Explanatory factors for health inequalities across different ethnic and gender groups: Data from a national survey in England

Jennifer Susan Mindell, C. S. Knott, L. S. Ng Fat, M. A. Roth, O. Manor, V. Soskolne, N. Daoud

Research output: Contribution to journalArticlepeer-review

24 Scopus citations

Abstract

Background: The objective of this study was to examine the relative contribution of factors explaining ethnic health inequalities (EHI) in poor self-reported health (pSRH) and limiting long-standing illness (LLI) between Health Survey for England (HSE) participants. Method: Using HSE 2003-2006 data, the odds of reporting pSRH or of LLI in 8573 Bangladeshi, Black African, Black Caribbean, Chinese, Indian, Irish and Pakistani participants was compared with 28 470 White British participants. The effects of demographics, socioeconomic position (SEP), psychosocial variables, community characteristics and health behaviours were assessed using separate regression models. Results: Compared with White British men, ageadjusted odds (OR, 95% CI) of pSRH were higher among Bangladeshi (2.05, 1.34 to 3.14), Pakistani (1.77, 1.34 to 2.33) and Black Caribbean (1.60, 1.18 to 2.18) men, but these became non-significant following adjustment for SEP and health behaviours. Unlike Black Caribbean men, Black African men exhibited a lower risk of age-adjusted pSRH (0.66, 0.43 to 1.00 (p=0.048)) and LLI (0.45, 0.28 to 0.72), which were significant in every model. Likewise, Chinese men had a lower risk of age-adjusted pSRH (0.51, 0.26 to 1.00 (p=0.048)) and LLI (0.22, 0.10 to 0.48). Except in Black Caribbean women, adjustment for SEP rendered raised age-adjusted associations for pSRH among Pakistani (2.51, 1.99 to 3.17), Bangladeshi (1.85, 1.08 to 3.16), Black Caribbean (1.78, 1.44 to 2.21) and Indian women (1.37, 1.13 to 1.66) insignificant. Adjustment for health behaviours had the largest effect for South Asian women. By contrast, Irish women reported better ageadjusted SRH (0.70, 1.51 to 0.96). Conclusions: SEP and health behaviours were major contributors explaining EHI. Policies to improve health equity need to monitor these pathways and be informed by them.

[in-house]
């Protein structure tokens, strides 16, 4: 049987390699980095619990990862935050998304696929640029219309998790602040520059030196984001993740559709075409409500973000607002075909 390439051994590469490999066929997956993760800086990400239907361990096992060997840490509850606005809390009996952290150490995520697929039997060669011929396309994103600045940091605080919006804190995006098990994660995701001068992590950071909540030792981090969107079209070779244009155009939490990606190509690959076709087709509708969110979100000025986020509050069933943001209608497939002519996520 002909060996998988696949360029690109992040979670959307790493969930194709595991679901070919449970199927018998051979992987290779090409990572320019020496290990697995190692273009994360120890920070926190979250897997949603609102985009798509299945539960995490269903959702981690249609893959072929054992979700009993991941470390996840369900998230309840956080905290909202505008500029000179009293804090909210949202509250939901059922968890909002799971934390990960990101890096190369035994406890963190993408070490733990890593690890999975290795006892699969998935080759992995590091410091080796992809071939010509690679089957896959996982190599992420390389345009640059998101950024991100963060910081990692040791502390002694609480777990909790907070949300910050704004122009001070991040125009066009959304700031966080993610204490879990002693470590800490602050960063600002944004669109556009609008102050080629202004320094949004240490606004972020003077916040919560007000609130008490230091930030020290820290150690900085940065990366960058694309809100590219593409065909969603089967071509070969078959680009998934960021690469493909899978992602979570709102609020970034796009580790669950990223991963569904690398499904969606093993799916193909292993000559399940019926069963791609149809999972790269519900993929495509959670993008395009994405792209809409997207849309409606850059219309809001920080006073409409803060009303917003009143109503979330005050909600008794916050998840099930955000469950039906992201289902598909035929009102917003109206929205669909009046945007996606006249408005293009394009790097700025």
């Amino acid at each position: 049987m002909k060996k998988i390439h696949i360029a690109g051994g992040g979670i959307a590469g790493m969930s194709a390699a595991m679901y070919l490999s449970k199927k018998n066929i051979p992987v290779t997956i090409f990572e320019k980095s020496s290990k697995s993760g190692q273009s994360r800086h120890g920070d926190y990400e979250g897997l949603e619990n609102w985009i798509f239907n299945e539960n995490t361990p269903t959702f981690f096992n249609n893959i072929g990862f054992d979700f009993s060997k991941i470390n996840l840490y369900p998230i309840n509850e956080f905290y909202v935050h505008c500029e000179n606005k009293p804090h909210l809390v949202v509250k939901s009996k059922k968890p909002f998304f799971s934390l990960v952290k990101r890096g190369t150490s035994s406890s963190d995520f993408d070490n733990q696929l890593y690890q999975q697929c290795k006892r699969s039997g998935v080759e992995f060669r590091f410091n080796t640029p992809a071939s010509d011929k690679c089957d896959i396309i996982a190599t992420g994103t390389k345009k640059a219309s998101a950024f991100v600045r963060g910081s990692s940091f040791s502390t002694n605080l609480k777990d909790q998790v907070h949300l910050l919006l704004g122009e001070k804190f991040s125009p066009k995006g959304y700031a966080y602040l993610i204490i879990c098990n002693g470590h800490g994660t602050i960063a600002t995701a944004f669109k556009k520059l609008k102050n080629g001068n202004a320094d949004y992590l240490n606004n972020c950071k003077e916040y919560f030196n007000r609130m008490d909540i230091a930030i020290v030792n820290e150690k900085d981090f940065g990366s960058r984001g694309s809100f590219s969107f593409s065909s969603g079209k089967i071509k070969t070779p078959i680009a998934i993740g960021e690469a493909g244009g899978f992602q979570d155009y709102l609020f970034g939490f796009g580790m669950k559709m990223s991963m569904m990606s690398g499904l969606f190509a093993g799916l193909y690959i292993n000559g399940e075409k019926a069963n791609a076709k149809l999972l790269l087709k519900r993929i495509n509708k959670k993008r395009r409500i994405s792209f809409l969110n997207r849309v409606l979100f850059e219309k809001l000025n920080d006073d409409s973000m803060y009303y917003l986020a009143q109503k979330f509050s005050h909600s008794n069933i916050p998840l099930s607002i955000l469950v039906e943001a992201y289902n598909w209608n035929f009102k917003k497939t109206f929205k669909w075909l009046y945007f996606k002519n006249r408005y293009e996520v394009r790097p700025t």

Original languageEnglish
Pages (from-to)1133-1144
Number of pages12
JournalJournal of Epidemiology and Community Health
Volume68
Issue number12
DOIs
StatePublished - 1 Jan 2014

ASJC Scopus subject areas

  • Epidemiology
  • Public Health, Environmental and Occupational Health

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